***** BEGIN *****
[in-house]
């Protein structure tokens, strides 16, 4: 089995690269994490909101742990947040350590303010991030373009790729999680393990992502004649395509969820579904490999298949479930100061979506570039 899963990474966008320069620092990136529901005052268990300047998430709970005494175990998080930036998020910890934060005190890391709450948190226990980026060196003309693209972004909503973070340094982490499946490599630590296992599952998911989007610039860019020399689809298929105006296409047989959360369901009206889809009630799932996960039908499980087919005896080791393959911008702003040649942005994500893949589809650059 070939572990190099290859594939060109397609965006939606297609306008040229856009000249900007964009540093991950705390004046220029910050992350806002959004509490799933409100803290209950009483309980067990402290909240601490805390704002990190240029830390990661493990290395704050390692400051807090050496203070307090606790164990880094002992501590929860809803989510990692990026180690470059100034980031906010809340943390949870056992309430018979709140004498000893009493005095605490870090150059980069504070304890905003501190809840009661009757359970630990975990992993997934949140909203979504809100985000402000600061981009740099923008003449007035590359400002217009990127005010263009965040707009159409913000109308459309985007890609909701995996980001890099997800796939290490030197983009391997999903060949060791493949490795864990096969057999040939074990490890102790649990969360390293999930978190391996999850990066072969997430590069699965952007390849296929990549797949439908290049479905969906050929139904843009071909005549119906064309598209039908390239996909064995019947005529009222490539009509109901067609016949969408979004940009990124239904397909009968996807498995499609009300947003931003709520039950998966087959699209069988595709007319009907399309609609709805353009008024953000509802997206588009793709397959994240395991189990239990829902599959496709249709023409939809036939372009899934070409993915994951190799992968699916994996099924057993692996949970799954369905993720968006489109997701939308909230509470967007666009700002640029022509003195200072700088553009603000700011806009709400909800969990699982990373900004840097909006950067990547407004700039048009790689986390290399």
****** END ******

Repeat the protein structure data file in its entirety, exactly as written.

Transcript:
[in-house]
């Protein structure tokens, strides 16, 4: 089995690269994490909101742990947040350590303010991030373009790729999680393990992502004649395509969820579904490999298949479930100061979506570039 899963990474966008320069620092990136529901005052268990300047998430709970005494175990998080930036998020910890934060005190890391709450948190226990980026060196003309693209972004909503973070340094982490499946490599630590296992599952998911989007610039860019020399689809298929105006296409047989959360369901009206889809009630799932996960039908499980087919005896080791393959911008702003040649942005994500893949589809650059 070939572990190099290859594939060109397609965006939606297609306008040229856009000249900007964009540093991950705390004046220029910050992350806002959004509490799933409100803290209950009483309980067990402290909240601490805390704002990190240029830390990661493990290395704050390692400051807090050496203070307090606790164990880094002992501590929860809803989510990692990026180690470059100034980031906010809340943390949870056992309430018979709140004498000893009493005095605490870090150059980069504070304890905003501190809840009661009757359970630990975990992993997934949140909203979504809100985000402000600061981009740099923008003449007035590359400002217009990127005010263009965040707009159409913000109308459309985007890609909701995996980001890099997800796939290490030197983009391997999903060949060791493949490795864990096969057999040939074990490890102790649990969360390293999930978190391996999850990066072969997430590069699965952007390849296929990549797949439908290049479905969906050929139904843009071909005549119906064309598209039908390239996909064995019947005529009222490539009509109901067609016949969408979004940009990124239904397909009968996807498995499609009300947003931003709520039950998966087959699209069988595709007319009907399309609609709805353009008024953000509802997206588009793709397959994240395991189990239990829902599959496709249709023409939809036939372009899934070409993915994951190799992968699916994996099924057993692996949970799954369905993720968006489109997701939308909230509470967007666009700002640029022509003195200072700088553009603000700011806009709400909800969990699982990373900004840097909006950067990547407004700039048009790689986390290399």